Kathryn Higgins, head of personnel and organisational development at John Lewis, says benefits will be key to recruiting key talent to fulfil current expansion plans
Having spent time in merchandising and buying, and store management with John Lewis, Kathryn Higgins had ample experience as a line manager before moving into her current role as head of personnel and organisational development (OD) at the department store’s head office in London.
As head of personnel for the department store’s 2,000 head office staff, Higgins’ remit includes driving change, as well as shaping and delivering major divisional personnel programmes. The organisational development side of her role, meanwhile, covers both head office and store-based staff, so, for example, she is responsible for ensuring the HR agenda is aligned with broader business needs. Although she is not directly responsible for the organisation’s benefits provision, Higgins plays a major role in shaping the strategy.
Higgins believes her 2005 move into HR was a natural progression from her previous roles. “While in the buying department, my role regarded shaping and delivering professional change in the company and I worked with the HR team, so it was quite an easy transition to heading up the HR team and ensuring corporate policies were being applied appropriately at head office. I am very future focused and commercially focused, but I am also open and honest. In a role like mine, you have to tune into a number of different areas and issues,” she explains.
Higgins’ biggest achievement as head of personnel was the creation of a performance management framework for head office staff that links performance to remuneration and reward.
John Lewis is, along with Waitrose and Greenbee, part of the John Lewis Partnership, which treats all staff as partners in the organisation and has strict rules about the sharing of profits, knowledge and power among its workforce.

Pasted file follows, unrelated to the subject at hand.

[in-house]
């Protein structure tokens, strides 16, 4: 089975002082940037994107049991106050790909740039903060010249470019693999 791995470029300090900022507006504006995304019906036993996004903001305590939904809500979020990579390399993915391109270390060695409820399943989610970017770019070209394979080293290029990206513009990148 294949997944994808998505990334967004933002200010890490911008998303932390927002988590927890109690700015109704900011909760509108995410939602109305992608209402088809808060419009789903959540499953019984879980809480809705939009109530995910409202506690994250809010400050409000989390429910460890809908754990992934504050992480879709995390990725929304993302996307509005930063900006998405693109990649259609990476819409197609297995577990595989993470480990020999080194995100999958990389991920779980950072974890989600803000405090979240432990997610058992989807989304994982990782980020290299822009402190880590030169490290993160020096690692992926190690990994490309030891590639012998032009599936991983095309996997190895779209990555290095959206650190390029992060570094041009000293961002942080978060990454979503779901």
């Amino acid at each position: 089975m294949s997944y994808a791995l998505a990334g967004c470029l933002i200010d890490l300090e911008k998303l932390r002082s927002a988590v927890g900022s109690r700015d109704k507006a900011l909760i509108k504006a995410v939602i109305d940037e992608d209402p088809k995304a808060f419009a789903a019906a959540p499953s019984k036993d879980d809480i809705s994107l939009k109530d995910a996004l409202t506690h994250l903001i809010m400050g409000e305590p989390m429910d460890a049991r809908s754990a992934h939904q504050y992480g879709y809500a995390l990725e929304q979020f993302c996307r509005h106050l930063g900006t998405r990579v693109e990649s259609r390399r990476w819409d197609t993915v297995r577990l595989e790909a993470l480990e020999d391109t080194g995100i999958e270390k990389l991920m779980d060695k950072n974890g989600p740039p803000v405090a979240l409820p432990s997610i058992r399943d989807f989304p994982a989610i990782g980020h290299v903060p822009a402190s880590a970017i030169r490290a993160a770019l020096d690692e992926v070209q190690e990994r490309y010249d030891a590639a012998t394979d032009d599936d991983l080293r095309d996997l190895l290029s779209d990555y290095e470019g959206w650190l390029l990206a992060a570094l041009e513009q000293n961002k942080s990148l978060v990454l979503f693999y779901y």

In 2007, John Lewis Partnership spent £324m on benefits programmes, including £181m shared among staff in bonuses. It also retains a non-contributory final salary pension for all staff.”We are proud of the range of benefits we offer to everybody. We work within our parameters but as well as investment, we retain our profit for [staff]. We are focused on our staff and passionately engage people in what happens to the business now and in the future,” says Higgins.
But financial perks are not the only ones that are of value, says Higgins, who is an advocate of options such as the organisation’s flexible working arrangements. All staff are also eligible to spend up to six months working for a charity, during which time John Lewis Partnership will continue to pay their salary. All staff can take up this perk from day one of their employment at their line manager’s discretion. “It is really important for employees to balance work and home. I believe that if we are flexible with our employees’ needs, they will be more flexible with us,” she says.
Higgins’ role also involves recruitment and she acts as a link between the specialist teams within head office. An ongoing challenge is to prepare for a forthcoming recruitment drive as the organisation plans to double its selling space over the next ten years, which will require a big increase in staff. “We had to ask ourselves how benefits will fit in with these plans. We have carried out research and we have been asking employees what is important to them,” she says.
However, with the economic uncertainty hitting some retailers hard, Higgins is certain the credit crunch will have no impact on John Lewis’s benefits in the future. “It is unlikely we will reduce our benefits. We have made a public commitment to continue with our final salary pension and any short-term [economic] uncertainty will not hinder our provision,” she says.
Ensuring the organisation retains sufficient talent to be a success over the next few years and well into the future is a currently a priority. “The ongoing challenge for HR professionals is to ensure benefits are always relevant and appropriate,” she says.
2005-present John Lewis: head of personnel and organisational development
2003-2005 John Lewis: project manager in merchandise department
2001-2003 John Lewis: central buyer
2001 John Lewis: merchandise manager at John Lewis Oxford Street
1999-2001 Peter Jones: merchandise manager
1997-1999 John Lewis: department manager, Cheadle, then Bluewater
1997 John Lewis: branch systems adviser, High Wycombe
1995-1997 Peter Jones: graduate trainee
• What has been your biggest challenge?
I didn’t have a background in HR, so it was a new scenario to me. I had to be confident in asking questions when I didn’t understand something, although my broader business background did help.
• Is there anyone you have worked with who has inspired you?
I have worked in many parts of the business with an enormous range of people and I try to learn from everyone I work with.
• Is there any advice you would pass on?
Remember, staff are all customers of what we do. It is quite easy to get caught up in HR language, but really successful HR teams are the ones who are always challenging themselves by how benefits are received by employees and line managers.